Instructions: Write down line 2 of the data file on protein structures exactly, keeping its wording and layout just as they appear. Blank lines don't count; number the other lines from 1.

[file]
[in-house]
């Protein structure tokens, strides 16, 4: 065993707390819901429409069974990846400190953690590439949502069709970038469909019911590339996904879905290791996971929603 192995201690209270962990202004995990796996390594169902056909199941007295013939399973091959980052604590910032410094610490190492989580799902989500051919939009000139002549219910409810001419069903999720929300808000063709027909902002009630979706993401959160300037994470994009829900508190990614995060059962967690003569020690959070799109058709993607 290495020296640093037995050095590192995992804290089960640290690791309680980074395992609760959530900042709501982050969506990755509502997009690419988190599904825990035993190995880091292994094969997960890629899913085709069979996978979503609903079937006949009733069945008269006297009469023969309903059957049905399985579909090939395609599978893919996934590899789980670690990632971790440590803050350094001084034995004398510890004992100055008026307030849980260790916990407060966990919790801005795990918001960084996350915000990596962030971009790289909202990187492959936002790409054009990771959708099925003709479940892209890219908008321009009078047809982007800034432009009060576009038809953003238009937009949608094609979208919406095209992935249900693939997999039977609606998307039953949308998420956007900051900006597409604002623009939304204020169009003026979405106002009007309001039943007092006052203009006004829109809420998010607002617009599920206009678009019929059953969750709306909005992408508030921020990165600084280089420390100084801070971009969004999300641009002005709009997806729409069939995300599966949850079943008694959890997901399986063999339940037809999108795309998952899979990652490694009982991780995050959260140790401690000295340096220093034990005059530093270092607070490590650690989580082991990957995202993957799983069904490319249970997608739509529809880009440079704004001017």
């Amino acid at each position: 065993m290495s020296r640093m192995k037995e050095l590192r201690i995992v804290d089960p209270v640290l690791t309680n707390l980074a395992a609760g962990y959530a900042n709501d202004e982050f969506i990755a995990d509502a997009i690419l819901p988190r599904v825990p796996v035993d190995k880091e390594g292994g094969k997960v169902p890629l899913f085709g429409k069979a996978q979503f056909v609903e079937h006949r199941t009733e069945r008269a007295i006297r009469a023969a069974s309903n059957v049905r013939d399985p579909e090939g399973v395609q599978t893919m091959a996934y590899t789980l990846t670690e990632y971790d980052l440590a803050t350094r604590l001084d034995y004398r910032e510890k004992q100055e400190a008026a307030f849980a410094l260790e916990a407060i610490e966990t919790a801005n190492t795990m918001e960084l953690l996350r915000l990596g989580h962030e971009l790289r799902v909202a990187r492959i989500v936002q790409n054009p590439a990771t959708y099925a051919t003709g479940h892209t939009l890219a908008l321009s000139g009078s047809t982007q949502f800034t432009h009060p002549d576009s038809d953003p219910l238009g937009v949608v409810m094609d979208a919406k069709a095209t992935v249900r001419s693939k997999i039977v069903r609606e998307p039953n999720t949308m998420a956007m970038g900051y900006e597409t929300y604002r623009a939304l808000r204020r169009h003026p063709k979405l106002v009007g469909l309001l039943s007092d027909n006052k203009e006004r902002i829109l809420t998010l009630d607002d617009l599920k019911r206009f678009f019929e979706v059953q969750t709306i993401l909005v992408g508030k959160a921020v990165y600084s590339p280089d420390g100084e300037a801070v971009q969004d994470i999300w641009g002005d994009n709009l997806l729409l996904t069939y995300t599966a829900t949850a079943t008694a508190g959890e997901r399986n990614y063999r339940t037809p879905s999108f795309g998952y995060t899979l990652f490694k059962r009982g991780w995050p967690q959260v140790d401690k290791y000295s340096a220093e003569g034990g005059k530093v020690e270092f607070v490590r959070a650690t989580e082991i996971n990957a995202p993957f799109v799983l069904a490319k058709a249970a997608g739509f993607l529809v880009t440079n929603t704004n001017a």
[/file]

């Protein structure tokens, strides 16, 4: 065993707390819901429409069974990846400190953690590439949502069709970038469909019911590339996904879905290791996971929603 192995201690209270962990202004995990796996390594169902056909199941007295013939399973091959980052604590910032410094610490190492989580799902989500051919939009000139002549219910409810001419069903999720929300808000063709027909902002009630979706993401959160300037994470994009829900508190990614995060059962967690003569020690959070799109058709993607 290495020296640093037995050095590192995992804290089960640290690791309680980074395992609760959530900042709501982050969506990755509502997009690419988190599904825990035993190995880091292994094969997960890629899913085709069979996978979503609903079937006949009733069945008269006297009469023969309903059957049905399985579909090939395609599978893919996934590899789980670690990632971790440590803050350094001084034995004398510890004992100055008026307030849980260790916990407060966990919790801005795990918001960084996350915000990596962030971009790289909202990187492959936002790409054009990771959708099925003709479940892209890219908008321009009078047809982007800034432009009060576009038809953003238009937009949608094609979208919406095209992935249900693939997999039977609606998307039953949308998420956007900051900006597409604002623009939304204020169009003026979405106002009007309001039943007092006052203009006004829109809420998010607002617009599920206009678009019929059953969750709306909005992408508030921020990165600084280089420390100084801070971009969004999300641009002005709009997806729409069939995300599966949850079943008694959890997901399986063999339940037809999108795309998952899979990652490694009982991780995050959260140790401690000295340096220093034990005059530093270092607070490590650690989580082991990957995202993957799983069904490319249970997608739509529809880009440079704004001017």